Master Recipe for White-Flour dough: Great coverage in “The Week” Magazine, but there was one little problem…


My book had great coverage in “The Week” magazine on April 18, 2008 (page 30 in the paper version).  But their version of the recipe has you throwing in 4 cups of water, rather than the correct 3 cups (see the fine print on the right, above).  Please use 3 cups, or you’ll have pancake batter!  The correct version of the basic recipe from The New Artisan Bread in Five Minutes a Day can be found here (click to view).

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192 thoughts to “Master Recipe for White-Flour dough: Great coverage in “The Week” Magazine, but there was one little problem…”

  1. I’ve been baking the 5-minute way for a few months now. I really like the 100% whole wheat loaf. Any tips on how to get a taller loaf? I can’t find a smaller loaf pan (I guess I have the standard size), but wondered if it would work to simply use more dough and make something like a 2-lb. loaf.

  2. My wife has been making wonderful bread for 30 years. I on the other hand have been making bread, using your book, for a day.

    My wife is astonished and also dismayed
    over how easy I made some of the best bread we’ve ever eaten .

    Thanks for bringing fresh bread on a daily basis into our home.

    Dale Pero

  3. I love your book! I live in the boonies in California and it takes me about an hour to get to a decent grocery store. Your book has allowed me to use the items I stock up on in my pantry to make delicious bread, breakfast treats and deserts whenever I want. I have even been baking loaves for my husband to take to work at his station to share with the other firefighters. They love it! Thanks for making my life a little more simpler!


    1. Hi Teresa,

      So glad you are enjoying the bread you are baking! How wonderful that your husband is sharing with the other firefighters!

      Thanks, Zoë

  4. I’ve just made my first loaf of this and it is wonderful! Impatiently waiting for my book to arrive, it should be here next week. Yum!

    Thank you! 🙂

  5. Just a quick question before I get started, do I cover the dough at all?? While it sits for 2-5 hours or even in the fridge for the 2 weeks??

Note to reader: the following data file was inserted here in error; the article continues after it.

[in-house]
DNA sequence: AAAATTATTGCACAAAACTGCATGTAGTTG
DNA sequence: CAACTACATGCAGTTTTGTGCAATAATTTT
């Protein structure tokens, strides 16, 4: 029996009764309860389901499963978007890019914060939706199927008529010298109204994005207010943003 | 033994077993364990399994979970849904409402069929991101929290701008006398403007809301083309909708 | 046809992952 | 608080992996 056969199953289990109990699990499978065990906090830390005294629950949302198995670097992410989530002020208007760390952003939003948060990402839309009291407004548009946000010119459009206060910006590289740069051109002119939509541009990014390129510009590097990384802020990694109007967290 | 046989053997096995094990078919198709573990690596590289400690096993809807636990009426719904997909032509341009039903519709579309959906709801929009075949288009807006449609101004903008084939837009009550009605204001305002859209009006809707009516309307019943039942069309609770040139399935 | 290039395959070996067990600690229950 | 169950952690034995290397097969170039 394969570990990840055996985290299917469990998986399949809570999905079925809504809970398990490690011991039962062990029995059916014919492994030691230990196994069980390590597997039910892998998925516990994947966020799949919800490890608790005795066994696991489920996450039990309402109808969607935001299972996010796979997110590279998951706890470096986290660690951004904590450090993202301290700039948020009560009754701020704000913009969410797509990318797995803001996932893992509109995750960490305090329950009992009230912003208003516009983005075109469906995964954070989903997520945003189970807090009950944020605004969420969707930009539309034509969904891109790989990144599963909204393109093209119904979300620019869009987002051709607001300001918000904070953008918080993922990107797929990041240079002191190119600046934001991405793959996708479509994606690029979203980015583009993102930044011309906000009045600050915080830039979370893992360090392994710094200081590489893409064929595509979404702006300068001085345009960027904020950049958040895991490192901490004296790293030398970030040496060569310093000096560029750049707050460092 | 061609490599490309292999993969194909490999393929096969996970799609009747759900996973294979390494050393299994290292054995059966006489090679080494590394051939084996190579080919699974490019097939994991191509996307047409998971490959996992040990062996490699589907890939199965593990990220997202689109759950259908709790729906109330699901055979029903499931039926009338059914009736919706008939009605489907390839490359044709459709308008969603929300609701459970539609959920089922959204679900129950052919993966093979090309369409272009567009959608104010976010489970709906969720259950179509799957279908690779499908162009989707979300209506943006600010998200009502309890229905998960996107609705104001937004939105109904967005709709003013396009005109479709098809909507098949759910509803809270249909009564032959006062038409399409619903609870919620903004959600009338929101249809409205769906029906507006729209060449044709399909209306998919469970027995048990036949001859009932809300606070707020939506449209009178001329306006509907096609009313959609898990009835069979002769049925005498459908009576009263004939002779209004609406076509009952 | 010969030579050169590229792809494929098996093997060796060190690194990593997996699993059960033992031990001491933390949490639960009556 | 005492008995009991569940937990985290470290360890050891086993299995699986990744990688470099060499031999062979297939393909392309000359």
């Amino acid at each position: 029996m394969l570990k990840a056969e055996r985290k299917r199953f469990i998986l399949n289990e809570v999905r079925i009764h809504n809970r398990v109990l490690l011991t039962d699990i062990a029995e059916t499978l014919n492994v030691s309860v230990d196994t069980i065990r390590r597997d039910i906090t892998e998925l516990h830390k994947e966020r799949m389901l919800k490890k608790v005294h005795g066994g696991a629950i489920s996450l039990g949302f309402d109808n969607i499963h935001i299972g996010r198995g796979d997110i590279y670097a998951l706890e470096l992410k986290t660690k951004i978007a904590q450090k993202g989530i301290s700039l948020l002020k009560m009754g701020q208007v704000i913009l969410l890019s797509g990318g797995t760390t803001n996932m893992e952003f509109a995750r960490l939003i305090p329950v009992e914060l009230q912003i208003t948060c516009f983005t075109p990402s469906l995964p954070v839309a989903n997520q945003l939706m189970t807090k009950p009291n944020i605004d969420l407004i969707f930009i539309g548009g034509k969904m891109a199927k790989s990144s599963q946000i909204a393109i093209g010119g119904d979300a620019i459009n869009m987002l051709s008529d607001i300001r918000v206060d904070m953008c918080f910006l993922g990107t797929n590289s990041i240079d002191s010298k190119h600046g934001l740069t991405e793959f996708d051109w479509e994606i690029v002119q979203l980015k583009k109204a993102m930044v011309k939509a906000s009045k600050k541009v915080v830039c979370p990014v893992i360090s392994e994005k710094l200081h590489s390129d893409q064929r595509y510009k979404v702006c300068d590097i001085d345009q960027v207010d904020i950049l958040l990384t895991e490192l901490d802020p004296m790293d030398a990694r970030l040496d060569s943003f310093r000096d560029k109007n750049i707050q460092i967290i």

6. 1. After rise, “to fridge for two weeks” – do u have to wait for 2 weeks to use or does it last 2 weeks? also 2. How long to bake and on what temp?

    1. Hi Brenda,

      You can use the dough after the initial 2 hour rise.

      For the basic boule you want to shape a 1-pound ball, let it rest for 40 min – 1 hour, bake at 450 with steam for 30 minutes. We go into way more detail on page 25 of our book.

      Enjoy! Zoë

  7. I just amde my first loaf, following your Master Recipe and the instructions in your book. While the interior of the laof was wonderful, the exterior was quite hard and bordered on burnt. I would like to make another, but wonder whether I should simply shorten my baking time, or perhaps lower the temp and keep the time the same – any suggestions?

    1. Hi Mary,

      Are you using an oven thermometer? It sounds like your oven may be running too hot? I’d test it and then you can adjust the temperature.

      Let me know what you find out and we’ll go from there.

      Thanks, Zoë

  8. Thanks Zoe!

    I checked the oven temp – spot on – so, being an adventurous soul, I tried again. Success! (I have a strange feeling that the thermostat on the oven may have gotten bumped with the first loaf!)

    The bread came out so well that I had to make up the rest of the dough in order to have enough bread for dinner! There really is something about fresh bread that draws the family to the kitchen (” …just a little piece? Please?”)

    Thanks for the opportunity to provide wonderful things for my family. I can’t wait to try more of the recipes in your book (and to show off!).

  9. in the bread recipe you said to put in the refrig for 2weeks… is that wait 2weeks before you use it or it is good to use for up to 2weeks?

  10. after taking a grapefrut sized piece from the fridge, do you squeeze all the air out of the loaf or knead it at all? I am working from the aritcle in Mother Earth News and the instructions were confusing about ezactly how much to knead or squeeze it down after the flour/boule sat overnight in the fridge
    thanks greg